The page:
Monday, May 30, 2011

Actually, There's Two Ideal Stroke Styles

Most people assume that the Smooth Swim Type is the ideal stroke style to have. Swimmers like Grant Hackett, Ian Thorpe and Rebecca Addlington epitomise this stroke style - their long strokes setting world records and winning multiple Olympic gold medals.

But, unfortunately, it's not quite that simple. There is another stroke style that sets world records and wins Olympic Gold medals too, that's the refined version of The Swinger. This shorter, punchier style of stroke can be extremely fast indeed, especially when combined with a 2 beat kick. Laure Manadou, Kate Ziegler, David Davies and Janet Evans used this style of stroke to win gold medals and set world records in the pool.

Smooths and Swingers sit
together at the top of the tree
In open water, the Swinger is the dominant stroke style of elite swimmers and triathletes and has significant advantages over the Smooth style in choppy conditions where the extra rhythm helps punch through disturbed water from other swimmers. A Smooth making the transition to open water needs to be very wary of this.

So, there are actually two 'top dogs' in swimming stroke technique, not one. Both have their strengths and weaknesses but they are both devastatingly fast and efficient strokes when matched to the right swimmer.

Which style should you choose for your swimming? In a sense you don't have to choose, your stroke should evolve one way or the other naturally. If you work on correcting and refining elements of your stroke technique you'll naturally gravitate towards one or the other depending on your natural buoyancy, strength level, gender, height and arm reach. Believe it or not personality can even play a part - Smooths tend to be more reserved and considered people while Swingers tend to be more extroverted and go-getting!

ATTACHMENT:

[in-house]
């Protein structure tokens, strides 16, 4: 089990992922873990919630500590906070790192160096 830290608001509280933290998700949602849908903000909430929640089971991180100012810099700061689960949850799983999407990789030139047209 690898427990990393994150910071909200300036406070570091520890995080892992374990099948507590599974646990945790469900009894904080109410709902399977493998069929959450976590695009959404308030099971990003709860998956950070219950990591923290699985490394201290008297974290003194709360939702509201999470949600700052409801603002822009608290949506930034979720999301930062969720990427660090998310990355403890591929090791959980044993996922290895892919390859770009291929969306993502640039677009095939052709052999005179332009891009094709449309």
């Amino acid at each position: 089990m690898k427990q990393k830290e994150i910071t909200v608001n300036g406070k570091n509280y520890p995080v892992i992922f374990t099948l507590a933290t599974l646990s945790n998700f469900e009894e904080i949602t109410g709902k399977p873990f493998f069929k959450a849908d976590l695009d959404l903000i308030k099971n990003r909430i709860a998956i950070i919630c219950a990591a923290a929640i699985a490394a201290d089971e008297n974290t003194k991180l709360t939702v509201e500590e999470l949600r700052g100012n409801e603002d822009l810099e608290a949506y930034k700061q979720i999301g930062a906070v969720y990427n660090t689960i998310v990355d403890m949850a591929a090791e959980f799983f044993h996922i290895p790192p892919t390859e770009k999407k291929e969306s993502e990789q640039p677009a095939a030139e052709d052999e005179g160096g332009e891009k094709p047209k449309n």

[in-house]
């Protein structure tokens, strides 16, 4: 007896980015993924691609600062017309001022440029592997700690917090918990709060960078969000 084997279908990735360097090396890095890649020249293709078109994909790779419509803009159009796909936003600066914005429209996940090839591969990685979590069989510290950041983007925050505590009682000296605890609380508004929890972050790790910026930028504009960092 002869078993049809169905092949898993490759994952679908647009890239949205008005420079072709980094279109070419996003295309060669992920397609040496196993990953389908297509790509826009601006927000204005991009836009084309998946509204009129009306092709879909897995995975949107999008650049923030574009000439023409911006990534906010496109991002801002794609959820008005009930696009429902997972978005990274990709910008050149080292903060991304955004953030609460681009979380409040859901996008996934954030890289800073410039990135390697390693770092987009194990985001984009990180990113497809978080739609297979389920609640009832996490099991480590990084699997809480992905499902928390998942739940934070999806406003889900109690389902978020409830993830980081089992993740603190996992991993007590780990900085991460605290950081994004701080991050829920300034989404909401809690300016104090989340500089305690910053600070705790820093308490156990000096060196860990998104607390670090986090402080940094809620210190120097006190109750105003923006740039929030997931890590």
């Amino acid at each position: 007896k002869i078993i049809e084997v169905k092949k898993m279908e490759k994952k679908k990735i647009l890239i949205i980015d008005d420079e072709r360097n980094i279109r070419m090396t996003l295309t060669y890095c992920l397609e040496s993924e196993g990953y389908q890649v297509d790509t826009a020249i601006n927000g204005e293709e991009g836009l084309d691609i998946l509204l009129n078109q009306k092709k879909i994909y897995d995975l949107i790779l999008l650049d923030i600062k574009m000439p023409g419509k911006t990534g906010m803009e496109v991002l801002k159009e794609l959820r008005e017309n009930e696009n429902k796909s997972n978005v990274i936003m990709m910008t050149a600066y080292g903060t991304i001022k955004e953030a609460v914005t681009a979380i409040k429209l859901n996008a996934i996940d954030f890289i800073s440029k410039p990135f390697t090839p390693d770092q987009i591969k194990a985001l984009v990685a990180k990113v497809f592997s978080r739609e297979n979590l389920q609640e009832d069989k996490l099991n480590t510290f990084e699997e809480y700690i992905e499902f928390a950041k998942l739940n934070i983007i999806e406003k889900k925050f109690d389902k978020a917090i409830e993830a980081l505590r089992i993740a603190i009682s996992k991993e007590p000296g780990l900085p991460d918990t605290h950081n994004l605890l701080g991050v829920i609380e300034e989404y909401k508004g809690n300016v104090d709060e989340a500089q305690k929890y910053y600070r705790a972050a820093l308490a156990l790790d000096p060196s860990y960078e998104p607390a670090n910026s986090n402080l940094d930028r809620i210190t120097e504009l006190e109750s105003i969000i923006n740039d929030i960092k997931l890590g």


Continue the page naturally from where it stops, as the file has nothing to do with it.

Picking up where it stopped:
The mistake you might have made up until now is targeting a very long stroke, hoping to emulate Thorpe, Hackett or Phelps who are well over 1.9m (6'3") tall with very long arms. If you don't have the physical make-up to do this then you'll introduce glide to your stroke and you'll end up less efficient and slower as a result.

If you do have the attributes to develop a classic long Smooth stroke style then remember that to perform well in open water you're going to have to get into your catch a little sooner. This will shorten things slightly and add more rhythm to your stroke. You can do this without fighting the water but allow yourself some time to develop the modification as it will change the feel and timing of your stroke quite dramatically.

Swim Smooth!

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